Monday, July 2, 2007
Journalism instructor earns spot in Hall of Fame
By Rebecca Wyatt Thomas, OU Web Writer
When Gene Fogel was in college, he worked at his radio station and thought he would someday be a great disc jockey. Soon Fogel’s goal changed and he wanted to be a great sportscaster. Newscasting was on the bottom of his career interests. This spring, however, Fogel was honored for more than four decades as a great newscaster with an induction into the Michigan Journalism Hall of Fame.
Throughout his career, Fogel has received a number of awards in recognition of his accomplishments. He has received a Peabody Award and awards from the Society of Professional Journalists, the American Bar Association and the Wade McCree Advancement of Justice.
“It’s nice to have these awards, but it is so much nicer to know that I have helped people,” Fogel said.
Fogel, who retired from full-time work at WJR-AM Radio in Detroit last year, worked for the station for 36 years as a reporter, uncovering a number of stories that really made an impact in the Metro Detroit area. His 1972 investigation of irregularities in the U.S. Bankruptcy Court led to resignations, indictments and an overhaul of the system. Some of Fogel’s other investigations freed two men serving life prison sentences for crimes they did not commit.
“I learned early on when you work in news, you can walk into the newsroom every day and a new editor will give you an assignment. Or you can come up with your own stories. That’s what I did,” Fogel said.
Later in his career, Fogel headed up the internship program at WJR and then an opportunity to teach at Oakland University came along, and he took that on as well.
“For a free democracy to succeed, we need a free press to watch over it,” Fogel said. He added that he sees many students who want to be the next Oprah Winfrey, Ryan Seacrest or host of one of the reality TV shows. “I want to show them that those are nice dreams to aspire to, but journalism can be so much more.”
The added responsibilities kept Fogel busy. He worked a 4 a.m.- noon shift at WJR and then came to OU to teach classes in the afternoon. But the work hardly felt like drudgery to him.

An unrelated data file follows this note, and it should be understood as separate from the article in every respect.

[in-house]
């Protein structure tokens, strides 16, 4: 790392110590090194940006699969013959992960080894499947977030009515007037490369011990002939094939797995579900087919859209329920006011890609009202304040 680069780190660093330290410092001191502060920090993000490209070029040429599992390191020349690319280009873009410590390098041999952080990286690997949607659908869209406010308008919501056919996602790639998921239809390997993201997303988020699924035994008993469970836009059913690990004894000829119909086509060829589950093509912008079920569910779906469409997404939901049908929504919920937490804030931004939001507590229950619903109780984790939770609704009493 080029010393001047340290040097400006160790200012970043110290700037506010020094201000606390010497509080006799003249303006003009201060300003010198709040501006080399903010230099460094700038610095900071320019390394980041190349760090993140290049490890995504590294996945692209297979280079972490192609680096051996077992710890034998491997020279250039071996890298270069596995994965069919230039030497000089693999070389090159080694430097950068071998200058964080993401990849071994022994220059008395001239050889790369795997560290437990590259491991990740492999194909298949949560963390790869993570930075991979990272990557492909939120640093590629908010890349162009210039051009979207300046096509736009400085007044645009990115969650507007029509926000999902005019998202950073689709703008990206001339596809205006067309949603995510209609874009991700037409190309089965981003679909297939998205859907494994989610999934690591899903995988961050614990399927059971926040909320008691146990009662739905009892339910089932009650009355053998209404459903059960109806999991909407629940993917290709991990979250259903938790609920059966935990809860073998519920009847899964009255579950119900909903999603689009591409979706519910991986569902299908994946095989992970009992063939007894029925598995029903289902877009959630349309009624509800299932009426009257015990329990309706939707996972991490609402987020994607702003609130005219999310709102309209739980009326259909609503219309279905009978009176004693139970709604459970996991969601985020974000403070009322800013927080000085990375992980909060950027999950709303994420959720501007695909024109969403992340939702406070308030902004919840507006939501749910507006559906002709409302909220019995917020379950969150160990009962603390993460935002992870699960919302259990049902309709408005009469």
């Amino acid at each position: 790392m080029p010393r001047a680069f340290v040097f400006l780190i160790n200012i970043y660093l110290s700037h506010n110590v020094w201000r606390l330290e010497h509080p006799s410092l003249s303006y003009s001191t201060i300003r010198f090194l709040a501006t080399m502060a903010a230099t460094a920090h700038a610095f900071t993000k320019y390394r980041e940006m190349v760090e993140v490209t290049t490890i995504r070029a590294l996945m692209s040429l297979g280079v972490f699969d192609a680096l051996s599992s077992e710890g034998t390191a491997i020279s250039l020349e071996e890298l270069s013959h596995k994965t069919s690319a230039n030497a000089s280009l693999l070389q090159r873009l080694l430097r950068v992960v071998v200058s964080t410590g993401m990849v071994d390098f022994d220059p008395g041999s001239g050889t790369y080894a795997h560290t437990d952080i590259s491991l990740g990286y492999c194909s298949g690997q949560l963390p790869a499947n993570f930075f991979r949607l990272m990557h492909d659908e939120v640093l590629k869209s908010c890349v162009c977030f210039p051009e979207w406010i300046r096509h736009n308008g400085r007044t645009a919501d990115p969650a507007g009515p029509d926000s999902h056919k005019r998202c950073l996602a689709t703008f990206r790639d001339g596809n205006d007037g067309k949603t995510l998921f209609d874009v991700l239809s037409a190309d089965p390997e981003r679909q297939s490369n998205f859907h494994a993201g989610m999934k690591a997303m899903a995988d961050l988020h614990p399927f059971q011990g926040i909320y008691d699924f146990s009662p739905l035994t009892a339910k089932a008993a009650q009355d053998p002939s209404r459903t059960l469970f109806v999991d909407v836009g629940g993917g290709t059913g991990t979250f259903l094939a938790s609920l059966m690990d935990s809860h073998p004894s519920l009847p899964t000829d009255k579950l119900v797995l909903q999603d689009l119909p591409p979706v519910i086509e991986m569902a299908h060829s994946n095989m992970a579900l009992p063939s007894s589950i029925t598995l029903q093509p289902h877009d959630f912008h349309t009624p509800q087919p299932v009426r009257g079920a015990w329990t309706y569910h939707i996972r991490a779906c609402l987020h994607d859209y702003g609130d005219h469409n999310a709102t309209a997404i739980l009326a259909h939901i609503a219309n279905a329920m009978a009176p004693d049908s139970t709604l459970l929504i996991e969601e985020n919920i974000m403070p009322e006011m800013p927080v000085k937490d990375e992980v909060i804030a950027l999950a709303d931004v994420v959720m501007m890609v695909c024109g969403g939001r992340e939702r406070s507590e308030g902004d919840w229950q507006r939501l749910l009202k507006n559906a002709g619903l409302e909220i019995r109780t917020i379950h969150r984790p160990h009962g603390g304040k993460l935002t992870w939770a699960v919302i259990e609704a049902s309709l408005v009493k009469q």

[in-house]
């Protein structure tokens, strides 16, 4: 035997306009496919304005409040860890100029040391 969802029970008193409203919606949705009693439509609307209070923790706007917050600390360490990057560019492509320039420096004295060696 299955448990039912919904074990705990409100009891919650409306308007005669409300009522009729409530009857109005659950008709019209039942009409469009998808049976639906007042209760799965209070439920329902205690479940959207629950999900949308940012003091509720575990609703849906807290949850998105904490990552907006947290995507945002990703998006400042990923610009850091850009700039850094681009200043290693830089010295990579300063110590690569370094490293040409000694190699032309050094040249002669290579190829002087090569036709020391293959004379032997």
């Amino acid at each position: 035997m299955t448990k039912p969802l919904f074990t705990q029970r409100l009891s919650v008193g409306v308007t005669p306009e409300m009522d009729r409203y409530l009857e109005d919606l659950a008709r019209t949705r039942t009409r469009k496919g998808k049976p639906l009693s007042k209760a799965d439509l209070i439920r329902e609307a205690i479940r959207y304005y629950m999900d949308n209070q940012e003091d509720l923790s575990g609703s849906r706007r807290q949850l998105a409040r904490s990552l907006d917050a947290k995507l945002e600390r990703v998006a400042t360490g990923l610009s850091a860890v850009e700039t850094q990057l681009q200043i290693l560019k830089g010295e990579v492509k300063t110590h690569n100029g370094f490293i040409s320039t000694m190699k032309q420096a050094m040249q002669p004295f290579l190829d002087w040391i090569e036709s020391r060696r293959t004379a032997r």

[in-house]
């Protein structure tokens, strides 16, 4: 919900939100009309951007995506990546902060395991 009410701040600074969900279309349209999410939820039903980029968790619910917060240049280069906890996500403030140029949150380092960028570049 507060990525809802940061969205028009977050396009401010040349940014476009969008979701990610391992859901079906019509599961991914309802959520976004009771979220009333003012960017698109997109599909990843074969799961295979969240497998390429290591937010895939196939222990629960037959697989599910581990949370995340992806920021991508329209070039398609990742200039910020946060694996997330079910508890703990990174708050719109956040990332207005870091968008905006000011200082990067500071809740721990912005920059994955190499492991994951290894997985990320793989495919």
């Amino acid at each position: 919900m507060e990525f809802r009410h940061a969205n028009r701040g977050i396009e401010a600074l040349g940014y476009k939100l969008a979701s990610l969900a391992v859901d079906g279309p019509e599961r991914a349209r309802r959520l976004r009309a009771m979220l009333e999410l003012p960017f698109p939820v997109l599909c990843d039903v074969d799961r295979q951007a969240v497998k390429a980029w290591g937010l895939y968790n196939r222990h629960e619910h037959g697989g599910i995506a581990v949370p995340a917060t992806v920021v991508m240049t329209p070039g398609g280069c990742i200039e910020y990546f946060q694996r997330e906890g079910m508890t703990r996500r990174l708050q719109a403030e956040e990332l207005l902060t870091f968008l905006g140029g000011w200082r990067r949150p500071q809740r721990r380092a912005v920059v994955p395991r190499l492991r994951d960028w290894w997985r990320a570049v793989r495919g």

“I wanted to make sure the younger people were getting the education they deserved. I felt I had a lot I could share about the profession,” Fogel said. “I went from having a job I loved to teaching about a job I loved.”
After graduating from college, Fogel took a job in television broadcasting in Fort Wayne, Ind.
“I like to write. Television was all about the pictures. I felt like I wasn’t getting a chance to do any creative writing,” Fogel said.
He turned to radio where there was a new set of challenges. With television, people can see the pictures. With newspapers, they can re-read the story if they don’t understand something. With radio, it can be much more complicated.
“You become a storyteller. I wanted people to listen to my stories,” Fogel said. “I wanted to grab the audience’s attention in the first sentence and then tell the story in a simple, informative, entertaining way. In every story I write, I look at it and ask ‘is this the best way to tell this story?’ You really have to challenge yourself to make it the best story you can tell.”
Fogel was nominated for the Michigan Journalism Hall of Fame honor by his former WJR colleague Rod Hanson. They worked together for 35 years at the station and Hanson is a fellow Hall of Fame inductee.
The inductions were held in April at Michigan State University. Fogel was inducted along with four other journalists.
Fogel retired last year from full-time work at WJR. He is still anchoring on Saturday and doing investigative reporting on his own. Fogel also is still teaching during the fall, winter and spring semesters at Oakland. Fogel said he is enjoying the freedom in his job and he hopes to do even more in the future, even if he doesn’t know what that is right now.
“I have a theory in life. We all have regrets. You can spend your whole life thinking ‘what if.’ I don’t dwell on ‘what if,’” Fogel said. “Never say ‘what if,’ always say ‘what’s next.’”